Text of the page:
Use Excess Beds in Privately Operated Prisons

The Texas Department of Criminal Justice should authorize an additional 20 inmates in each of the four privately operated prisons.


Background
In 1987, the Legislature authorized the Texas Department of Corrections, now called the Texas Department of Criminal Justice-Institutional Division (TDCJ-ID), to contract with private vendors for financing, construction, operation, maintenance and management of co rrectional facilities. 1 Currently, there are 2,000 private prison beds in Texas (two private vendors are each operating two 500-bed prisons). In 1991, the 72nd Legislature authorized an additional 2,000 prison beds to be operated by private vendors. 2

The two private vendors have additional beds beyond the 500 contracted beds. Corrections Corporation of America (CCA) has 29 additional beds, nine for administrative segregation ( admin. seg., a single-bed cell used for inmates with disciplinary problems) and 20 general-population beds in each of their units. 3 Wackenhut Corporation has 28 admin. seg. cells in each of their units. 4 Vendors indicate that the extra beds are seldom used. Wackenhut s Kyle and Bridgeport units did a 20-month usage survey. During that period, 10 percent of the extra beds were used in one month only. 5 The 20 extra general-population beds in each of CCA s facilities are never used.

Both vendors agreed that they could operate the additional beds without a negative impact on their ability to control inmates and maintain order. By adding these beds, the state could accept additional inmates presently backlogged in county jails for per d iem only.

Under current contracts, per diem is $35.25 per day per inmate. The state deducts an amou nt to service the debt incurred to build the facilities. Therefore, the vendors are paid about $29. Vendors may be willing to discount the per diem for the extra 20 inmates in each facility. One vendor has offered to contract for these extra 40 inmates at $19.50 per day. 6


Recommendation
The Texas Department of Criminal Justice (TDCJ-ID) should increase the number of inmates permitted to be incarcerated in privately operated facilities by 20 in each of the four privately run units. The Legislature should authorize the additional 80 beds to allow the state to use the extra beds as long as it is beneficial.

This increase will allow eight or nine beds for disciplinary needs while providing 80 additional beds to house state prisoners. The Legislature has already authorized an additional 2,000 beds to be operated by private vendors until those facilities are con structed. These additional 80 beds could be added without any changes to state law. Officials of the Institutional Division of TDCJ can act on this recommendation without any statutory change.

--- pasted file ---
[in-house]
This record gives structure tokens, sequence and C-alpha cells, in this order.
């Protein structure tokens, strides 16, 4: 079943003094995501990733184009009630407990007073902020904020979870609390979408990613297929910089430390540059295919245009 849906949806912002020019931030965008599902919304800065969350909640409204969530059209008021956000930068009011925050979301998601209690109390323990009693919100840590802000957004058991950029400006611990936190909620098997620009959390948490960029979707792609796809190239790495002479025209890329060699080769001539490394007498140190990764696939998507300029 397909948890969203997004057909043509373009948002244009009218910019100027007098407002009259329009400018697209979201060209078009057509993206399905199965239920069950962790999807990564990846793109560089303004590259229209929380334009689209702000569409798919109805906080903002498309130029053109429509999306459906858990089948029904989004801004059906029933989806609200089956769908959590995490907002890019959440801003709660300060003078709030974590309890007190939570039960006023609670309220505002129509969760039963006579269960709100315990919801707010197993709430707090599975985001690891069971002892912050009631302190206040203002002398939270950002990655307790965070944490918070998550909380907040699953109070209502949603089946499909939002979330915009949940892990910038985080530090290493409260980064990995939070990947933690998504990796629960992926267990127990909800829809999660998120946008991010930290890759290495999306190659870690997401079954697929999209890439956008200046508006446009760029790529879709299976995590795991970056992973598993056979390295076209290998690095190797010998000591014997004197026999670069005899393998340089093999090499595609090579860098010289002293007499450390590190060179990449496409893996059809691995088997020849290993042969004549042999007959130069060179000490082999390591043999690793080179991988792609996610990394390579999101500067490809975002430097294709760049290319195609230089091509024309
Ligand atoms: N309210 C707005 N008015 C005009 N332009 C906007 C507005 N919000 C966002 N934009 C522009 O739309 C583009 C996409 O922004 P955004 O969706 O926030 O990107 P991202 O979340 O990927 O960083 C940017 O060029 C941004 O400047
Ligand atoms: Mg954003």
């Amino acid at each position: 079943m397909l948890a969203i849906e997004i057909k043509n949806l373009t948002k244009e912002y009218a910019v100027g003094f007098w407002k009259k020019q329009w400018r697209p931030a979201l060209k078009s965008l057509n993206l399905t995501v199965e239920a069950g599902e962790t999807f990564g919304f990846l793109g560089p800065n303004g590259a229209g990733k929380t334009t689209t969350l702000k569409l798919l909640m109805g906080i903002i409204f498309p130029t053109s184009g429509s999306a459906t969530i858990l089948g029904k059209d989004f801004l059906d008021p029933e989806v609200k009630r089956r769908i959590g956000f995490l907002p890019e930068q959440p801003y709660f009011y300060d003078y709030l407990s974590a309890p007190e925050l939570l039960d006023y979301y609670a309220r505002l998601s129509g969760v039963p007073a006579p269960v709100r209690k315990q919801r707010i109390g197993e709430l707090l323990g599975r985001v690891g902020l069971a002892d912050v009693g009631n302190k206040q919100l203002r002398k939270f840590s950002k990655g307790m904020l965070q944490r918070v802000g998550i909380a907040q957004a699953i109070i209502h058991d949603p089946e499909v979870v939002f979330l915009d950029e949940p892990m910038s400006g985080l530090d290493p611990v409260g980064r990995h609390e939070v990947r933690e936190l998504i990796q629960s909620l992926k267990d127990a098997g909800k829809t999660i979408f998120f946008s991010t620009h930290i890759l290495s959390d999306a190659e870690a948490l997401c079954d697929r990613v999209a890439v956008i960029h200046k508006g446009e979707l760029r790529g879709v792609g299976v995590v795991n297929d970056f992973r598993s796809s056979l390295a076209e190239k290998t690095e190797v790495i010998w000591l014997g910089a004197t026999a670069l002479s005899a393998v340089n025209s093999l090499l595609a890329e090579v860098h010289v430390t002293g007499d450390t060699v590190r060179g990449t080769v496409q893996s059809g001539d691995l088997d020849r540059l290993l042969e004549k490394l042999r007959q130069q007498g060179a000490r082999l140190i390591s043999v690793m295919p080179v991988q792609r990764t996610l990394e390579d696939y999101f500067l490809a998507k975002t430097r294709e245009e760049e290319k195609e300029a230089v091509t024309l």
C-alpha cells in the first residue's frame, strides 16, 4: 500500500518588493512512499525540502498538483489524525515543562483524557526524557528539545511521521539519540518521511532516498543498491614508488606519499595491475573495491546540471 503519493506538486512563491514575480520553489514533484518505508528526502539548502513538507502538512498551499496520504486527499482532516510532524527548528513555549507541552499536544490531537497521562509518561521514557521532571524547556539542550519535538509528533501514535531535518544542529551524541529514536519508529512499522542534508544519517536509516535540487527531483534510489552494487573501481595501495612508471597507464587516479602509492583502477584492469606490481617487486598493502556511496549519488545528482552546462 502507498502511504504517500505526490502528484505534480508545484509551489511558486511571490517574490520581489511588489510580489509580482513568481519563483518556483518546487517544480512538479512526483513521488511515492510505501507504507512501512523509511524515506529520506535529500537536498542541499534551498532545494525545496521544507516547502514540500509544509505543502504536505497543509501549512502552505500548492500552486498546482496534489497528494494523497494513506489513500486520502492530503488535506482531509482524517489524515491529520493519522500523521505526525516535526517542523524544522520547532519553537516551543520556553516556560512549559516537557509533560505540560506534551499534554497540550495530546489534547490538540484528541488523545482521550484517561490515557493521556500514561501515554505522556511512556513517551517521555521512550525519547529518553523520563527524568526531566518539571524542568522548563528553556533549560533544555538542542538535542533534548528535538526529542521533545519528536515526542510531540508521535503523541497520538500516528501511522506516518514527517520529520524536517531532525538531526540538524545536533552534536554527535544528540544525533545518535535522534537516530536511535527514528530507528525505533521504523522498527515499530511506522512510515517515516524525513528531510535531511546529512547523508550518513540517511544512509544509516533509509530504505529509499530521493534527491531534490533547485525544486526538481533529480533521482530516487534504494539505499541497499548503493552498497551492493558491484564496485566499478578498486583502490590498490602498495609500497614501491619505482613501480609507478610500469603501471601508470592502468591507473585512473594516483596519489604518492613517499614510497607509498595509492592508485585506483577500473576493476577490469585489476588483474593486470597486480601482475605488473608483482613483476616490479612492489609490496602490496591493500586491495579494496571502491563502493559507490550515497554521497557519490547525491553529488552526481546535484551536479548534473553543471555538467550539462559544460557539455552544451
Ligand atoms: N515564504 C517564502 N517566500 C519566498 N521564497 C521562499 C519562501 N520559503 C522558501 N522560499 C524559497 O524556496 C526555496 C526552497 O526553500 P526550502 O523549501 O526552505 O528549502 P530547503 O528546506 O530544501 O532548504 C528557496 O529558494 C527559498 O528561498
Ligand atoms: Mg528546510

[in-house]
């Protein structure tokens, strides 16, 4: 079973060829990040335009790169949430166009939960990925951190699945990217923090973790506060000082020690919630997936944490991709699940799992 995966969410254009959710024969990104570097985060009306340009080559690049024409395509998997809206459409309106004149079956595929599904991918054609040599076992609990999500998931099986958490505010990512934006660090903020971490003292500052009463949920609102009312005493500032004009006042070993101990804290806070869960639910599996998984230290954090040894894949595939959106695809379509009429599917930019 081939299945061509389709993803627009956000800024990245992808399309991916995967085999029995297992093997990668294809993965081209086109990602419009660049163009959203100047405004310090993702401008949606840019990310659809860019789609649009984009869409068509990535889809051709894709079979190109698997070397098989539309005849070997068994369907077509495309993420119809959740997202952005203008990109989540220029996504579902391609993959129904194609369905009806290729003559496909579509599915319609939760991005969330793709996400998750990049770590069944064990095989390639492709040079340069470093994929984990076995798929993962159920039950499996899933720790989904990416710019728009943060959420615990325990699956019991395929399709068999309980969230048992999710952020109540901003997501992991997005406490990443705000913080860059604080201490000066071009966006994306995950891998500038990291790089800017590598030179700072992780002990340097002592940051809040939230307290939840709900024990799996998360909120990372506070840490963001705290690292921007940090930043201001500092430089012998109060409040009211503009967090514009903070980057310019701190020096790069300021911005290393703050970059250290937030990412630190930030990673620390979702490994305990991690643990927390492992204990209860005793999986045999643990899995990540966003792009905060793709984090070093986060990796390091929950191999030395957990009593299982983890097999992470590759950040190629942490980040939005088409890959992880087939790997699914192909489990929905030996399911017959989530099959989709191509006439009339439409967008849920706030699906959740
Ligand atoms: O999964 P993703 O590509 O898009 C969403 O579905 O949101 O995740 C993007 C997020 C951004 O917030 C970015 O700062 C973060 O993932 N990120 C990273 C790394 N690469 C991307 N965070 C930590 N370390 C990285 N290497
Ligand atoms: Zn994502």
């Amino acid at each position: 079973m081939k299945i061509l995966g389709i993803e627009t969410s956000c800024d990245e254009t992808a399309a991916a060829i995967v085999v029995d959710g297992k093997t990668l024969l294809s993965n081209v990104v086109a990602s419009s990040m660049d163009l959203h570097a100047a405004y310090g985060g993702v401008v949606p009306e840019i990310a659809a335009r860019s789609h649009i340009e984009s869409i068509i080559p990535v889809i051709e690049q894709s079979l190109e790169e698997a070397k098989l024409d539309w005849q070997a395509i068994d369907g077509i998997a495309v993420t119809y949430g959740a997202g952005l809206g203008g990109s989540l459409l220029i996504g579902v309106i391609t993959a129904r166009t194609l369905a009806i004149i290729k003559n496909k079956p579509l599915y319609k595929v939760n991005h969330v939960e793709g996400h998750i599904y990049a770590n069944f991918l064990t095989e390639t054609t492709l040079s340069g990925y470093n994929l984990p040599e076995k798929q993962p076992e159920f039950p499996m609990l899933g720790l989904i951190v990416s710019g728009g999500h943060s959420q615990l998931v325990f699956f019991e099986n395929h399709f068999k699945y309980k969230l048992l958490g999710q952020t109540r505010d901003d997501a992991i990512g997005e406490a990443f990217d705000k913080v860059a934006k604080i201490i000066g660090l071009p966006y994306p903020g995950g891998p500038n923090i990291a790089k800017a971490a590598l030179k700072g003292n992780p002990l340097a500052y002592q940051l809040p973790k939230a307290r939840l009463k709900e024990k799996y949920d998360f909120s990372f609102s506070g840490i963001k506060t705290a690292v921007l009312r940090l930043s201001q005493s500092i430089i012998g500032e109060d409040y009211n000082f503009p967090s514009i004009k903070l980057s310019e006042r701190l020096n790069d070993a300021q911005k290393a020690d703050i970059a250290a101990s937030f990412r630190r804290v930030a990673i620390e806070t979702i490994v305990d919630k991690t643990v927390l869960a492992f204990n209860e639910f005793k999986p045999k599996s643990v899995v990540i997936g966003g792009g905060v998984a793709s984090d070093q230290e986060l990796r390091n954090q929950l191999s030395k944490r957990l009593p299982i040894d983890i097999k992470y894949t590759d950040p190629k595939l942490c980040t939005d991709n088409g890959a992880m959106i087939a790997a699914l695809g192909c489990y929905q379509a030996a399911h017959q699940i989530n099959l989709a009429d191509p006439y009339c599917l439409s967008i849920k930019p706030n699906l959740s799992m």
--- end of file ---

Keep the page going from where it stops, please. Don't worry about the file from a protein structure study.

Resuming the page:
Under current law, which limits the operation of privately managed facilities to 4,000 beds, this recommendation can only be used until the additional 2,000 private prison beds are constructed and occupied. When the new privately operated prisons are opene d, the extra private beds can not be used without a change in the statute.

Implications
This recommendation would provide 80 additional prison beds to be filled by convicted felons currently waiting in overcro wded county jails for vacancies in state prisons. The state is paying counties for the care of these inmates at rates of $20, $30 or $35.25 per day.


Fiscal Impact
The potential savings are due to: (1) the avoidance of higher payments to some counties that house inmates and receive a fee from the state; (2) payments to counties for the care of their own backlog of prison-ready inmates; and (3) the avoidance of fines imposed on the state by a federal court judge regarding inmates in Harris County. These fines will begin April 1, 1993, and will be $50.00 per inmate per day, for every inmate over the specified jail capacity.

The fiscal implications presented below are based on the Legislative Budget Board s estimate of shortfalls due to the county jail backlog, the associated payments due to the backlog and the impact of additional beds upon that backlog.


Fiscal Savings to the General Change in
Year Revenue Fund 001 FTEs

1994 $600,000 0
1995 600,000 0
1996 600,000 0
1997 600,000 0
1998 600,000 0



Endnotes
1 Tex. Gov t. Code ch. 495 sec. 495.001 (Vernon Supp. 1992).
2 Tex. Gov t. Code ch. 495 sec. 495.007 (Vernon Supp. 1992).
3 Interview with David L. Meyers, Vice President, Facility Operations, Corrections Corporation of America, Nashville, Tennessee, November 13, 1992.
4 Interview with John Bonner, Warden, Wackenhut Corrections Corporation, Kyle, Texas, November 12, 1992.
5 Letter from John Bonner, Warden, Wackenhut Corrections Corporation, Kyle, Texas, November 13, 1992.
6 Interview with Meyers.